26 April 2006

What I need more than anything right now is "God's perspective."

If I want my with-God-life to head in a certain direction ...
if I want my with-God-life to be defined by certain things along the way ... if I want my with-God-life to end up at a certain place ... then it matters how I think, which way I head, which way I steer my ship, which compass I look at, which maps I follow, which currents I travel, and which winds I turn my sails into.

"When you are feelin' really down,
read Job, and see what that guy
had to go through!"
- Winston Groom, Forrest Gump

Groom's book is short but spicy, much better than the movie. Forrest is a man-child with a heart of gold, and more of an inner-longing for God than was portrayed in the movie. I haven't felt quite down enough to need to read Job for encouragement, but if that day comes, I think I'll take Forrest up on his advice.

Because again, most of the time, moving from doubt to hope and from obfuscation to clarity is more about "discerning God's perspective" than it is "needing some kind of brand new knowledge or revelation". So it was good to be reminded of this important truth this morning.

In his little book, The World As Best As I Remember It: Thoughts and Reflections, songwriter-singer-author Rich Mullins penned some words that give greater dimension to what Winston Groom was getting at ...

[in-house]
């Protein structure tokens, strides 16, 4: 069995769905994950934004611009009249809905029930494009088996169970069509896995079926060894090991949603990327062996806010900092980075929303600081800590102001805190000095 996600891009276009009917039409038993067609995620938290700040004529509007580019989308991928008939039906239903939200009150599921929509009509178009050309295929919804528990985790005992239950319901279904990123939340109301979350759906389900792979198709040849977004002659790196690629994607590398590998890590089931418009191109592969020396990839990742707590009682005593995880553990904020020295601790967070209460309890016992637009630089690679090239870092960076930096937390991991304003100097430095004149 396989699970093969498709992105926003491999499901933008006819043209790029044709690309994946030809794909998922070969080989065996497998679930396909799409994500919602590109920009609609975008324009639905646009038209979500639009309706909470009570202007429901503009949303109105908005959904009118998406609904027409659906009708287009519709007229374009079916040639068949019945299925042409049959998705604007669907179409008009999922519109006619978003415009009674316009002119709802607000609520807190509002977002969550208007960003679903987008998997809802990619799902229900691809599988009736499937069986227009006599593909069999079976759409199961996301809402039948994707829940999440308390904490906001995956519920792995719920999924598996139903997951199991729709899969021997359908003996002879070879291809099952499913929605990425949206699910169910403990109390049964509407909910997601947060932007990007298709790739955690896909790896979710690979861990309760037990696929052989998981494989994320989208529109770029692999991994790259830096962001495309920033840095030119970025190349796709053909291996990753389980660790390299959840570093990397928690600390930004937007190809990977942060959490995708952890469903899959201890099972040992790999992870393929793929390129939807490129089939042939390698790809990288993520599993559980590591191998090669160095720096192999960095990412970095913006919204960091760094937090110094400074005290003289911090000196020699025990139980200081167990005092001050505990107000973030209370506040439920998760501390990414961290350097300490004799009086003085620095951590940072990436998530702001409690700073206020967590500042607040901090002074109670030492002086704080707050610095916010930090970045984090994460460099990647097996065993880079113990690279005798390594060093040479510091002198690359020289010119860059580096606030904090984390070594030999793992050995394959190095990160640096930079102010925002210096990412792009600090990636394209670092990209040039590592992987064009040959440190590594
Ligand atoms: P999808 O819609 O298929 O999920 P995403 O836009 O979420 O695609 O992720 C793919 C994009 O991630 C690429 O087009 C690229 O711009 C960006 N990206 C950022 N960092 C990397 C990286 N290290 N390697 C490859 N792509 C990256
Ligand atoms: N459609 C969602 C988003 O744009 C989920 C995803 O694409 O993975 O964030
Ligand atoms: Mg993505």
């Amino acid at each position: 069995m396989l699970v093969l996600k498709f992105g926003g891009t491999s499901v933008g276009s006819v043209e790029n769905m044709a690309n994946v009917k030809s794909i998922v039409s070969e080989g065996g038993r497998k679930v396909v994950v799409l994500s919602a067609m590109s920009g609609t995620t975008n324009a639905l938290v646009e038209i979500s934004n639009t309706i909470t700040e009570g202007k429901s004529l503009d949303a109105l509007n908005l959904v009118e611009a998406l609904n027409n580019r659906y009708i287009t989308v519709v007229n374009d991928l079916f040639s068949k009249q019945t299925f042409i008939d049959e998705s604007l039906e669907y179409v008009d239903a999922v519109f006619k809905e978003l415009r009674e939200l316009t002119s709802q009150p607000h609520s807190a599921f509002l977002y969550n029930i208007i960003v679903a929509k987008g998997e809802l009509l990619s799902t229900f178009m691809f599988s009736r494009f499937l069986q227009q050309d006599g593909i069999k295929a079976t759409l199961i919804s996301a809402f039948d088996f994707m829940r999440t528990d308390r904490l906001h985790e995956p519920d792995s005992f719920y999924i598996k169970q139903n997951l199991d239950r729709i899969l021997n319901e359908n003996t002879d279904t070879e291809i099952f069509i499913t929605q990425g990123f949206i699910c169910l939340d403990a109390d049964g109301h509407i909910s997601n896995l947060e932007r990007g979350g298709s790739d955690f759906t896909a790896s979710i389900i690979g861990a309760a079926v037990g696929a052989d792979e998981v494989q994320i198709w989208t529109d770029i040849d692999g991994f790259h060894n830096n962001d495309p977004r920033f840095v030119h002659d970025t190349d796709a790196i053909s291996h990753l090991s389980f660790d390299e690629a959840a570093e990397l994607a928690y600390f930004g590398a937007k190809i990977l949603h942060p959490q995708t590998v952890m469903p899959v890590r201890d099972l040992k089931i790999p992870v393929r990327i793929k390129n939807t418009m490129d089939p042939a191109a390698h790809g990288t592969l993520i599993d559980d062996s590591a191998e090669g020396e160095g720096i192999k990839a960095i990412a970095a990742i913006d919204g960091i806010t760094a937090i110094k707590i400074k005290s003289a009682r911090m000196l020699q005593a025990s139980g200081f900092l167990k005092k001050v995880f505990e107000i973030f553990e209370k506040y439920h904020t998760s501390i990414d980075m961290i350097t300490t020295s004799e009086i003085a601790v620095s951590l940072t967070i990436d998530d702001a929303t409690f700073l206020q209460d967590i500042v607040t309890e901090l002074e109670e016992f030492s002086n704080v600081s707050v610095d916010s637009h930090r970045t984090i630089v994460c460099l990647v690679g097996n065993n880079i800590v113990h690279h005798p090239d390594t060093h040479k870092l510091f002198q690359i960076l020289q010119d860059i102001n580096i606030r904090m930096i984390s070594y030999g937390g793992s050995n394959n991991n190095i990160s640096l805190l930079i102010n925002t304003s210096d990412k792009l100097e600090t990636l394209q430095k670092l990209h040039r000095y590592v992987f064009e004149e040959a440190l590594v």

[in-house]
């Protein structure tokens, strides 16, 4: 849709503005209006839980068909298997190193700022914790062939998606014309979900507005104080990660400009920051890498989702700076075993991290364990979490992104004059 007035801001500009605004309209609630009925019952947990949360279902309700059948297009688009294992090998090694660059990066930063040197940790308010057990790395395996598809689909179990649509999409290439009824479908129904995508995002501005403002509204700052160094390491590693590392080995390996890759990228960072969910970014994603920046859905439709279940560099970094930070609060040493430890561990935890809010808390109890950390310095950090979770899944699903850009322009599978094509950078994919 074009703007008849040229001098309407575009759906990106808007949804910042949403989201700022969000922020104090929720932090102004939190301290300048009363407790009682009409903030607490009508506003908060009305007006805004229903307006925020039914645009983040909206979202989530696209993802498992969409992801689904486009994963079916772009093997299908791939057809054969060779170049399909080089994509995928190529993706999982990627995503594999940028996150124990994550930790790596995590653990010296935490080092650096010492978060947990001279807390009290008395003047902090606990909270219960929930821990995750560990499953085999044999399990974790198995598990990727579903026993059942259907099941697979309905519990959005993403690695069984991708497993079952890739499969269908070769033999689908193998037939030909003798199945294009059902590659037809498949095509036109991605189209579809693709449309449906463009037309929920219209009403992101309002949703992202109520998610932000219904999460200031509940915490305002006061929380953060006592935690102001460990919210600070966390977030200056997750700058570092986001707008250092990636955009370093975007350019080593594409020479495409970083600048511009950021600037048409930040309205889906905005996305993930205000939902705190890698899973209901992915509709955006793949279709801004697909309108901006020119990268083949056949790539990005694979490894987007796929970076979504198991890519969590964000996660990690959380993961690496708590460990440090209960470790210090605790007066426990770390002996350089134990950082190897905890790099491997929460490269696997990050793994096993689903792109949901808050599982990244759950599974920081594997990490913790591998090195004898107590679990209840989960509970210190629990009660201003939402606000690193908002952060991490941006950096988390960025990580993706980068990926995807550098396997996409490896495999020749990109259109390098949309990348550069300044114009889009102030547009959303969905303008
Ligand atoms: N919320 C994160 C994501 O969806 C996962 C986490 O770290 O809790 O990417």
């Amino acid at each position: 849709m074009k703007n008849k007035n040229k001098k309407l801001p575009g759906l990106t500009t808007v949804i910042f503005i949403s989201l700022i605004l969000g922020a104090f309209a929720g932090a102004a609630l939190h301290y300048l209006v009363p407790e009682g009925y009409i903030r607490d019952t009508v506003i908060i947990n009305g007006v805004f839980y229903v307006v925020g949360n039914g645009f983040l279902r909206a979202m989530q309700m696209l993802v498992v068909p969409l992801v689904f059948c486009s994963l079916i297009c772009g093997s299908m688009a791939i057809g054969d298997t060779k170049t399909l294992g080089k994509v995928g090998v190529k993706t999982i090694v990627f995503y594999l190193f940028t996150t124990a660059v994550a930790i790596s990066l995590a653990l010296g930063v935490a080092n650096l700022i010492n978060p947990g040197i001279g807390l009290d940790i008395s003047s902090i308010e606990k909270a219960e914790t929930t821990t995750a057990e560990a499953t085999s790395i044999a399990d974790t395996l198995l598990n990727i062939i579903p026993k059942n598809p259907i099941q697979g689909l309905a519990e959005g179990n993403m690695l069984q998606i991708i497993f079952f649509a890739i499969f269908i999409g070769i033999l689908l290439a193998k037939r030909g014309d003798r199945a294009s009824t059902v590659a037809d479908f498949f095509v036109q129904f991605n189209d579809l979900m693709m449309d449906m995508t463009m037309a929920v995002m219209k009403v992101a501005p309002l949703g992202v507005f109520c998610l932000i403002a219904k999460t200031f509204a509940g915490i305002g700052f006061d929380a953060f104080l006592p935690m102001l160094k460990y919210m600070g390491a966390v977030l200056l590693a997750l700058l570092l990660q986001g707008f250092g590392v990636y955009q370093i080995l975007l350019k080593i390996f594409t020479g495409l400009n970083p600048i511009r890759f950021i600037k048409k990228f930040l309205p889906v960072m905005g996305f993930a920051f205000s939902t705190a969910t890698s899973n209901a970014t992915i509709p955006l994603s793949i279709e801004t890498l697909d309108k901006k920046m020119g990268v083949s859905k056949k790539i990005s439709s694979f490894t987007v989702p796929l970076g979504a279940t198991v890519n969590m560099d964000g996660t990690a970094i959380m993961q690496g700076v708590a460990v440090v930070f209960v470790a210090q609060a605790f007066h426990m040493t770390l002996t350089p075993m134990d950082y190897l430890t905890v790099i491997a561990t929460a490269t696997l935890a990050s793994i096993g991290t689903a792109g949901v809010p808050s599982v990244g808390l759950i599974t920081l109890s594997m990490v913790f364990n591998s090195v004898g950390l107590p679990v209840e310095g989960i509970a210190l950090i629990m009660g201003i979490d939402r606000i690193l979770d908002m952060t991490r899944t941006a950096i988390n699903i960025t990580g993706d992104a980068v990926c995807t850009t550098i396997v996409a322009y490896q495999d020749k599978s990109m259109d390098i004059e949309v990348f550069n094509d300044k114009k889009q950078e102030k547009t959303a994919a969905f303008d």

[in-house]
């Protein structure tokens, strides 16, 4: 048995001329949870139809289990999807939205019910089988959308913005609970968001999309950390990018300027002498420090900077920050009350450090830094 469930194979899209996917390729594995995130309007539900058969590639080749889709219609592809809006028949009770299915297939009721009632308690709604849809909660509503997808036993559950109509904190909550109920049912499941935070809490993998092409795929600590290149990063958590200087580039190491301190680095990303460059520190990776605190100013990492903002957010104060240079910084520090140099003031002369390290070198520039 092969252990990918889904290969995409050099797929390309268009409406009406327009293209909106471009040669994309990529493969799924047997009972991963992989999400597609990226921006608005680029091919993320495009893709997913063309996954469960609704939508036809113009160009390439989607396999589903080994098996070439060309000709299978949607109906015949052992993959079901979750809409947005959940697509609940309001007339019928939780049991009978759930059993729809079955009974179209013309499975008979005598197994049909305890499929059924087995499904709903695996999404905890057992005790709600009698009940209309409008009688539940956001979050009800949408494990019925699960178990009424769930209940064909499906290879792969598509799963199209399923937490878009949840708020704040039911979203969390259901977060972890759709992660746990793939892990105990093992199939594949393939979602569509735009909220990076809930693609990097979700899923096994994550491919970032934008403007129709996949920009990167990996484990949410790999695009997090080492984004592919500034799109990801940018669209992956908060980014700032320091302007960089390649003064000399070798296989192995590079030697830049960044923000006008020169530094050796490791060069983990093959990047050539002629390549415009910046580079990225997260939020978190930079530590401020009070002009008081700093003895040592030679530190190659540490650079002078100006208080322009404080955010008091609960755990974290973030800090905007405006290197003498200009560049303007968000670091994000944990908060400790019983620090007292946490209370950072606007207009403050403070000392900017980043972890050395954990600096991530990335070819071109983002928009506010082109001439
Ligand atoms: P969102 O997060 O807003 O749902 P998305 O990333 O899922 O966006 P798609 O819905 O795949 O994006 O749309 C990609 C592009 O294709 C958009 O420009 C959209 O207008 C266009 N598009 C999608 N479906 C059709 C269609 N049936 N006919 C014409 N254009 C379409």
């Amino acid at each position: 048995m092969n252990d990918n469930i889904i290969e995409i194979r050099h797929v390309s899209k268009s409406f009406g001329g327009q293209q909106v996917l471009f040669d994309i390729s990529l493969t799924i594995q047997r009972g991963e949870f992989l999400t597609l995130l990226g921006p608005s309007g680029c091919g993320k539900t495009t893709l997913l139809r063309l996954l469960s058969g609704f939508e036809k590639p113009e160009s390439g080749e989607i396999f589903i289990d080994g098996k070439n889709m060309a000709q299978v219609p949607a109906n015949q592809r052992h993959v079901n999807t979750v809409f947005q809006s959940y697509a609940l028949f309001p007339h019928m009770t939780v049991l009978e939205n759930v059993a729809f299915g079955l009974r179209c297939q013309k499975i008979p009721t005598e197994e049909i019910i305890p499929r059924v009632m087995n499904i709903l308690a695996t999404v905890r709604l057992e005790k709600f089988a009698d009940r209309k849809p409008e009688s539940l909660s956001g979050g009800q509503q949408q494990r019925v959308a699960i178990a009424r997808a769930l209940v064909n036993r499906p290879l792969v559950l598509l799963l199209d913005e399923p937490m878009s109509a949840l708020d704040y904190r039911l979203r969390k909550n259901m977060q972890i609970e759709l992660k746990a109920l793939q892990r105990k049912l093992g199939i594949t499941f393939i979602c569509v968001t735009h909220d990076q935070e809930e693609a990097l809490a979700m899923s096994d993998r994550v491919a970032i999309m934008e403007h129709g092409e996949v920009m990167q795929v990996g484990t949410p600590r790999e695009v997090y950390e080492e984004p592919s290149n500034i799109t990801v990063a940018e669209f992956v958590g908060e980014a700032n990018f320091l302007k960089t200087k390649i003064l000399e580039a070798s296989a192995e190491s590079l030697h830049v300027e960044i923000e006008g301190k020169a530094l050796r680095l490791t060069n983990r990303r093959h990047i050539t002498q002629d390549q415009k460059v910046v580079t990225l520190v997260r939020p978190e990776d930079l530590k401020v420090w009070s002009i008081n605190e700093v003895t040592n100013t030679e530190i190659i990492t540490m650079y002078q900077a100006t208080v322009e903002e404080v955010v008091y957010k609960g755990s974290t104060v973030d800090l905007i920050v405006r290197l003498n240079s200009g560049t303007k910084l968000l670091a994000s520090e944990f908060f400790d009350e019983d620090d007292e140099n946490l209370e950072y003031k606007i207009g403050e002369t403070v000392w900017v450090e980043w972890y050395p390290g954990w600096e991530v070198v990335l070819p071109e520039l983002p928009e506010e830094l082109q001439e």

"God did not give Joseph any special
information about how to get from being
the son of a nomad in Palestine to being
Pharaoh's right hand man in Egypt. What
He did give Joseph were eleven jealous
brothers, the attention of a very loose
and vengeful woman, the ability to do
the service of interpreting dreams and
managing other people's affairs, and the
grace to do that faithfully wherever he was."

I want to wallow in this "grace" Mullins speaks of and calls us into. I want to be baptized in it – inviting it to saturate me and define me. Why? Because I believe there's a perspective God wants to bring into my heart and mind through this process that I won't be able to come by any other way.

In an exchange between Alice and the Cheshire Cat in his book Alice's Adventure In Wonderland, author Lewis Carroll tells us that where we're going at any given moment has got to dovetail with our goal of where we want to finish up at the end of all our given moments. Carroll writes …

"Which way do you want me to go?"
Alice asked the Cheshire Cat. "Would
you tell me, which way I ought to go
from here?" "depends a good deal on
where you want to get to," said the cat.
"Oh, I don't care much where," said Alice.
"Then it doesn't matter which way
you go," replied the cat.

We have nine engaged couples at Ogden Church right now. Instead of trying to do six individual counseling sessions with each couple, I started a class. This saves me time and helps build relationships between the couples ... a relationship they're wanting to continue by beginning a young married couples small group in the Fall. Yippee ... mission accomplished!

This morning I've been working on tonight's fourth-session; weaving some of these thoughts into what I'll share with them tonight ... and so I thought that I'd share some of them here. Godspeed.



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